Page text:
Many areas of Rhode Island's shoreline can be hazardous. Twice a day, high tide floods the shoreline with over 3 feet of water. Consult tide tables before exploring rocky beaches and tide pools. Check marine weather forecasts and stay on trails and paths. Steep or eroding bluffs and cliffs, rocky shores slippery with sea spray, rain, or ice, dilapidated piers, and treacherous coastal waters are dangerous. During the winter, Rhode Island's coastal waters can be so cold that they may cause hypothermia in anyone exposed for more than a few minutes. Dangerous, swift currents can be hazardous to boaters or swimmers, particularly near breachways or inlets. A number of beaches and coastal areas do not have lifeguards. The following tips can help you stay safe while enjoying Rhode Island's shoreline:
- Always accompany children into the water, even if it is shallow.
- When exploring rocky shores, avoid slippery rocks that are partially covered by algae in the warmer months and by ice during the winter season.
- Beware of broken glass on the shore. Safely dispose of any sharp fragments.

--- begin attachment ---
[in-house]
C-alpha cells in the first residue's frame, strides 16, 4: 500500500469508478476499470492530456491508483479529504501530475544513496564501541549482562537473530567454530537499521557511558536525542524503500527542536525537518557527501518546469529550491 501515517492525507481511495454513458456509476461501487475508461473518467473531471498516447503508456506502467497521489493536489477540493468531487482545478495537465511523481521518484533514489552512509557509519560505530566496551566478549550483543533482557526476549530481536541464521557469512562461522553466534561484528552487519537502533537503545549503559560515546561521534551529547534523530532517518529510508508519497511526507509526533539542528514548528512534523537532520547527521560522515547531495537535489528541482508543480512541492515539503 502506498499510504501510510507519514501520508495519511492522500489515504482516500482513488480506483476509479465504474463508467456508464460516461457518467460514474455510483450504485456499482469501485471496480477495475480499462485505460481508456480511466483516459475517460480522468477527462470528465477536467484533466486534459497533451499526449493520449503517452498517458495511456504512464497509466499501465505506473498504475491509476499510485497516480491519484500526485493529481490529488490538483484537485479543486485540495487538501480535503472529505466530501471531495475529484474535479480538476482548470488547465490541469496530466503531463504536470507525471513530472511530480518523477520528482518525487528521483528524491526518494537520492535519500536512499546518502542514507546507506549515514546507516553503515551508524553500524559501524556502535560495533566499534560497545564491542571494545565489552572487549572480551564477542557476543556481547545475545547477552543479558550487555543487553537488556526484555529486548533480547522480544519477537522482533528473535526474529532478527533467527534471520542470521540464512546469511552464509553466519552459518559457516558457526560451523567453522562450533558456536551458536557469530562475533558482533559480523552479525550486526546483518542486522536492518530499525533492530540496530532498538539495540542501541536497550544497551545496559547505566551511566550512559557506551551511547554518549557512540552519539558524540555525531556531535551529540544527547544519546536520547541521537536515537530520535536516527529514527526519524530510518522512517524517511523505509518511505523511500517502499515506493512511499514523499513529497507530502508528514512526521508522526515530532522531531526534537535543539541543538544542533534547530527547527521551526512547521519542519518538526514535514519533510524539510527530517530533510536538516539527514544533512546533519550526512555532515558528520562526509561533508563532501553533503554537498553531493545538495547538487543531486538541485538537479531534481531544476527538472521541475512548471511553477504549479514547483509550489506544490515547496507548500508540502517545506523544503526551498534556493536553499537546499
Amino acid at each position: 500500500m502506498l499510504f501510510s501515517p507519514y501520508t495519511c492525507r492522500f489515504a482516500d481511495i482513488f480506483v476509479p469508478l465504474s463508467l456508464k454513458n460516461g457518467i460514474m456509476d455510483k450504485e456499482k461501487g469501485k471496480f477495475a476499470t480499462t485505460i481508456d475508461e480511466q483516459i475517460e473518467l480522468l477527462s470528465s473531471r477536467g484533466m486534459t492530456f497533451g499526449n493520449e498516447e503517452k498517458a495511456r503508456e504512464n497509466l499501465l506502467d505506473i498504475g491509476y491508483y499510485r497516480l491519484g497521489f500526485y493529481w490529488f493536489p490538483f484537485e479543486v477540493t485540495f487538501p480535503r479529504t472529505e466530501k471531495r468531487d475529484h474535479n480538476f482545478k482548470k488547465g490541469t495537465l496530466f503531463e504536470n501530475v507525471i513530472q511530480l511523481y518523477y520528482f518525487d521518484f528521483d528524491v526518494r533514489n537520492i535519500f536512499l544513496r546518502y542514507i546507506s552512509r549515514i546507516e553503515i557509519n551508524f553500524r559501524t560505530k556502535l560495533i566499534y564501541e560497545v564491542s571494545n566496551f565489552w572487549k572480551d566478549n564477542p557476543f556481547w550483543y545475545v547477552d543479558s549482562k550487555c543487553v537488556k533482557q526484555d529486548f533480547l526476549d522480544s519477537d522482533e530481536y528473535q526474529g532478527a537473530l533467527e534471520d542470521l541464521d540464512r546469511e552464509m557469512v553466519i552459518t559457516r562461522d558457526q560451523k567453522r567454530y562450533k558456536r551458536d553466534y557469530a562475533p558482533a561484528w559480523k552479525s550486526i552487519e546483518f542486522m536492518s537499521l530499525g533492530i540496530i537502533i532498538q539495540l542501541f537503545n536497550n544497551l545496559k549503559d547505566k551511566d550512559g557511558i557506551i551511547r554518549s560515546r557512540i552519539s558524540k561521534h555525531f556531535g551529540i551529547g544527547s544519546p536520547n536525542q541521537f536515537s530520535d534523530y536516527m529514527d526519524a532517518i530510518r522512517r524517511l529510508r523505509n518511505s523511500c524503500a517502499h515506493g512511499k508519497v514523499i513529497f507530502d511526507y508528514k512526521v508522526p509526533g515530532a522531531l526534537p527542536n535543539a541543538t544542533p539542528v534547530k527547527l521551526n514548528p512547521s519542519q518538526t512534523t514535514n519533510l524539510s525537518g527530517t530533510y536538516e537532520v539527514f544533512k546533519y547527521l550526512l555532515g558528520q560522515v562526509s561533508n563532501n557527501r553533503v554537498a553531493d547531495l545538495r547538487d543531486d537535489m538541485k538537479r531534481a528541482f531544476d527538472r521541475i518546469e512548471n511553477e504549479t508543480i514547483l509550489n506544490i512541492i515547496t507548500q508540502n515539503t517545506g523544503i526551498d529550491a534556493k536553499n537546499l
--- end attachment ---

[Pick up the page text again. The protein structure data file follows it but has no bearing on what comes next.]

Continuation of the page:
- Keep away from surf-casting fishermen. Do not attempt to pull out fishhooks from the skin, but seek medical attention immediately.
- Stay away from storm-water and sewage outfalls. Unsanitary and toxic wastes are health hazards.
- Do not shellfish in waters posted as unsafe for shellfishing. RIDEM may change postings as they monitor during the year.
- Boaters: Watch your wake. Always have children and non-swimmers wear personal flotation devices. All vessels, rowboats, and canoes must carry one approved life preserver for each person on board.
- Be especially careful when operating boats in any area where swimmers or divers may be present. Divers are easily recognized by the required red flag with a white diagonal slash that marks the approximate center of their activities. Leave a 50-foot radius around a dive flag to insure the safety of the divers below the surface.
- All vessels, if operated after sunset and before sunrise, are required to have lights.
- Swim only near lifeguards. Watch out for rip currents, which are strong but narrow seaward flows. If you get caught in one, don't panic; swim parallel to the shore until you get out of the current, then return to the shore. If you can't escape the current, call or wave for help.
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